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US Rep. Jim McGovern says House GOP farm bill 'rotten deal for poor people'

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Springfield Republican, September 6, 2018 | comments
U.S. Rep. Jim McGovern, D-Worcester, urged federal lawmakers this week to put forth a final version of the "farm bill" that invests in American farmers and supports all citizens facing hunger and food insecurity -- not one that cuts food stamps and undermines conservation assistance.

McGovern, the top Democrat on the House Agriculture Committee's Nutrition sub-panel, slammed House Republicans' version of the wide-ranging legislation Wednesday, as lawmakers from both chambers met to reconcile differences between their respective versions of the farm bill.

He called on lawmakers to adopt the Senate's measure, arguing that, while not perfect, it "reflects the needs and priorities of families and famers [sic] throughout the country."

"Senate Republicans worked with Democrats on an honest, good-faith effort to create good policy that helps people. Now, let's contrast that with the farm bill that was jammed through the House of Representatives," he said in remarks before the conference committee.

McGovern cast the House's debate on such legislation as a "very frustrating experience," criticizing the bill's inclusion of "anti-environment provisions that reduce access to clean water and undermine critical conservation assistance to farmers."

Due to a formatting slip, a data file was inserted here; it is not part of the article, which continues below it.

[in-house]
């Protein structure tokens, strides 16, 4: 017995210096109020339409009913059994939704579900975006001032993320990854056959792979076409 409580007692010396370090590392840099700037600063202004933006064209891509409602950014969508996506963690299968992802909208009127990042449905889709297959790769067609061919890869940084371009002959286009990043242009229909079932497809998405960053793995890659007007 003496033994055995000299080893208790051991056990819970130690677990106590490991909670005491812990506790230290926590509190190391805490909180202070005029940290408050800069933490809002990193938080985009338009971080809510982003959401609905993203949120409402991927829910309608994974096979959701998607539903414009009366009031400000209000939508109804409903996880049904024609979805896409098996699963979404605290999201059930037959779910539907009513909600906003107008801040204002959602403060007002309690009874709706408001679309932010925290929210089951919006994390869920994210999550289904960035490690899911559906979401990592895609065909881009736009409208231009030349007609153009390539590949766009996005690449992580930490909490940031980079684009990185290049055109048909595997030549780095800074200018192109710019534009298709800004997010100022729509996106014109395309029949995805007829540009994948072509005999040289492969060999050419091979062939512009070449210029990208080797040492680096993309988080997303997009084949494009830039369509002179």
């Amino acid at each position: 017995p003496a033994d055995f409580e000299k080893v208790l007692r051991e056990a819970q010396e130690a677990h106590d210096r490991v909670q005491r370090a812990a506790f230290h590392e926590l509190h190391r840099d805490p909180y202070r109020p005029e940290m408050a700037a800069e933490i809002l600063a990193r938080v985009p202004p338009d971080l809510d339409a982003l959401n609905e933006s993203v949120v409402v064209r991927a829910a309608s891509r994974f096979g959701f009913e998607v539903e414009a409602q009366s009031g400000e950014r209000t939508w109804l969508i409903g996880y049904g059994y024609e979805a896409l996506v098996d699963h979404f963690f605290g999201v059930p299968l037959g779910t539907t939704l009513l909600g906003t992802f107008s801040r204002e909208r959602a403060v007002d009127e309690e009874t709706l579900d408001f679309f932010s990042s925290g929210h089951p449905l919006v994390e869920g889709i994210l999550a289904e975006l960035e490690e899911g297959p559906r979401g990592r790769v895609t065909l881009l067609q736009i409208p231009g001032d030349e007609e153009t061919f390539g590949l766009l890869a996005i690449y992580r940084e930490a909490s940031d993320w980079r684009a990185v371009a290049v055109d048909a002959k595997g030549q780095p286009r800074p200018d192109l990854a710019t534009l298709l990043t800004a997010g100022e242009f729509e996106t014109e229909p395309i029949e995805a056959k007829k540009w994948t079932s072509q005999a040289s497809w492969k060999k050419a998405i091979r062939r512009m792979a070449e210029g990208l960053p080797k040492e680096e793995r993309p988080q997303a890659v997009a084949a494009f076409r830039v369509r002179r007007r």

The congressman further blasted House lawmakers for adding what he called "shameful cuts" to the Supplemental Nutrition Assistance Program, known as food stamps, in their version of the farm bill. 

Noting that the House Agriculture Committee held 23 hearings on SNAP in the years leading up to the 2018 legislation, McGovern argued that not one of the witnesses to come before the panel "suggested any of the controversial, pro-hunger provisions included in the House bill."

"Not one of them suggested that we kick hundreds of thousands of kids off free school meals. Not one suggested that we cut SNAP benefits by over $20 billion and reduce or eliminate benefits for nearly two million kids, veterans, working families and vulnerable adults," he said. "Honest to God - with all the partisan bickering in our country, you would think reducing hunger might be something we could all agree on. But in the House of Representatives, it's controversial."

McGovern, who argued that hunger is "a political condition" which lawmakers could end,  urged other conferees to join him in supporting the nutrition measures included in the Senate's version of the bill. 

"What the House did is a rotten deal for poor people and it would make hunger worse," he said. "I look forward to working with all of you to do the right thing."

McGovern has been a vocal critic of the House-passed farm bill, which among many things, calls for more than $20 billion in cuts to SNAP benefits over 10 years, and contains provisions that could lead to over 2 million low-income Americans losing their benefits or seeing declines in financial assistance.

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